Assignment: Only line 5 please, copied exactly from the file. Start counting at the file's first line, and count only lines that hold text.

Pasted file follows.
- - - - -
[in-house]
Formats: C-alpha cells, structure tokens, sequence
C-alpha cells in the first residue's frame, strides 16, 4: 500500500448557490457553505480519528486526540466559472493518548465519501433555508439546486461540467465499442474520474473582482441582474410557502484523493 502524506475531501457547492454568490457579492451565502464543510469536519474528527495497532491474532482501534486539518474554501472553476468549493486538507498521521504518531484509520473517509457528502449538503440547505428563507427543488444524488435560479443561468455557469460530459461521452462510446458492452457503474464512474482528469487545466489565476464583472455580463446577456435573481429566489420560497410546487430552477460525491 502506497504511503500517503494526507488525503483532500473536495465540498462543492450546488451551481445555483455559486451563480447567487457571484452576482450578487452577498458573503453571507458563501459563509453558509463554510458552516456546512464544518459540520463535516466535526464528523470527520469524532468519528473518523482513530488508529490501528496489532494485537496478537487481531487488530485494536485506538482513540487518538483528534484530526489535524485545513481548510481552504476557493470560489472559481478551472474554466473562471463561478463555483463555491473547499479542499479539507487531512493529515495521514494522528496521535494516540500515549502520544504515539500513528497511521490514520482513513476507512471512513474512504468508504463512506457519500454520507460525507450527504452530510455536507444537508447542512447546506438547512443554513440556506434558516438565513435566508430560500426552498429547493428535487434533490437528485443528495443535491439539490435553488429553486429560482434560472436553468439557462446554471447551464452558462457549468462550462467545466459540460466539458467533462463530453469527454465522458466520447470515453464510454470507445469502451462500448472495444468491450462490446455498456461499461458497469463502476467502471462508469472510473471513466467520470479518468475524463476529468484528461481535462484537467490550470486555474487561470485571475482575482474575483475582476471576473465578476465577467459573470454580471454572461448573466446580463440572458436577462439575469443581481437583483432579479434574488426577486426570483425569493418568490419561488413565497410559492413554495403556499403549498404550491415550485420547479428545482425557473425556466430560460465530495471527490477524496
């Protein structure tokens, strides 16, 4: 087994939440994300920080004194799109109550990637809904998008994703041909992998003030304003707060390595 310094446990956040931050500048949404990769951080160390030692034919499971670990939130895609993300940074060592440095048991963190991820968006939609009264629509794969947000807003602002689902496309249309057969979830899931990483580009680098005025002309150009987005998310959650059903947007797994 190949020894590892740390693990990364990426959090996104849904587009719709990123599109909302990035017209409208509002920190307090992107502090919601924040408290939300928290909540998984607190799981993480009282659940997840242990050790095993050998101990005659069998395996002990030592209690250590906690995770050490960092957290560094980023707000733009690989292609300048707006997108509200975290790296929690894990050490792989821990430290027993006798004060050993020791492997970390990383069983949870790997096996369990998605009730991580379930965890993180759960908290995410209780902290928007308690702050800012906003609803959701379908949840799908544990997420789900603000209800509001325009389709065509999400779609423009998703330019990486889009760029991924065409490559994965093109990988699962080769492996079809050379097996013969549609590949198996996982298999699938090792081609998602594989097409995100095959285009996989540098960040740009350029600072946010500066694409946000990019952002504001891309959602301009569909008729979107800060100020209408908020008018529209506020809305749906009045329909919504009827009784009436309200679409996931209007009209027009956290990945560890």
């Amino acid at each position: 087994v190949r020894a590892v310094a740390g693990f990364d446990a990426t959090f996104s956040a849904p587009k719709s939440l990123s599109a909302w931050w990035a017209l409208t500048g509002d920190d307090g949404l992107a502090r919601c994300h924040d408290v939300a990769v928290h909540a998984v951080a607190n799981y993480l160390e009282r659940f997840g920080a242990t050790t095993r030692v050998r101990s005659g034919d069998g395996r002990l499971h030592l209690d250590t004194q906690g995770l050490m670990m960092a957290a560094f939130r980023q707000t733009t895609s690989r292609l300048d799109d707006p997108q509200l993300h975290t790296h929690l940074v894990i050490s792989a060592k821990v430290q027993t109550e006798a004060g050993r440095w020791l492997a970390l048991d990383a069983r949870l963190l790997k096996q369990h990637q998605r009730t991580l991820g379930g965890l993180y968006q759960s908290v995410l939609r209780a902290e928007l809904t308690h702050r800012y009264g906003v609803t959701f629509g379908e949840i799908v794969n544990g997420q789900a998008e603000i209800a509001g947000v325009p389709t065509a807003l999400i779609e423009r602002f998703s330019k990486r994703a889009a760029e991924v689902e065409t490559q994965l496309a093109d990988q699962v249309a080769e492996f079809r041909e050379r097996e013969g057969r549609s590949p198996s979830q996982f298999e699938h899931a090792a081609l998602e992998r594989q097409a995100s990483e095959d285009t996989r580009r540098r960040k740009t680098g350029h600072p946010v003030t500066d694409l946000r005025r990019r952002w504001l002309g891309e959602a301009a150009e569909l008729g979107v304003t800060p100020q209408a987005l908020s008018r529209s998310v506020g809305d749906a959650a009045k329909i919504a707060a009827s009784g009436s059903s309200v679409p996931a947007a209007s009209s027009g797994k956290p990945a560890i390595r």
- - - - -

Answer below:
């Amino acid at each position: 087994v190949r020894a590892v310094a740390g693990f990364d446990a990426t959090f996104s956040a849904p587009k719709s939440l990123s599109a909302w931050w990035a017209l409208t500048g509002d920190d307090g949404l992107a502090r919601c994300h924040d408290v939300a990769v928290h909540a998984v951080a607190n799981y993480l160390e009282r659940f997840g920080a242990t050790t095993r030692v050998r101990s005659g034919d069998g395996r002990l499971h030592l209690d250590t004194q906690g995770l050490m670990m960092a957290a560094f939130r980023q707000t733009t895609s690989r292609l300048d799109d707006p997108q509200l993300h975290t790296h929690l940074v894990i050490s792989a060592k821990v430290q027993t109550e006798a004060g050993r440095w020791l492997a970390l048991d990383a069983r949870l963190l790997k096996q369990h990637q998605r009730t991580l991820g379930g965890l993180y968006q759960s908290v995410l939609r209780a902290e928007l809904t308690h702050r800012y009264g906003v609803t959701f629509g379908e949840i799908v794969n544990g997420q789900a998008e603000i209800a509001g947000v325009p389709t065509a807003l999400i779609e423009r602002f998703s330019k990486r994703a889009a760029e991924v689902e065409t490559q994965l496309a093109d990988q699962v249309a080769e492996f079809r041909e050379r097996e013969g057969r549609s590949p198996s979830q996982f298999e699938h899931a090792a081609l998602e992998r594989q097409a995100s990483e095959d285009t996989r580009r540098r960040k740009t680098g350029h600072p946010v003030t500066d694409l946000r005025r990019r952002w504001l002309g891309e959602a301009a150009e569909l008729g979107v304003t800060p100020q209408a987005l908020s008018r529209s998310v506020g809305d749906a959650a009045k329909i919504a707060a009827s009784g009436s059903s309200v679409p996931a947007a209007s009209s027009g797994k956290p990945a560890i390595r």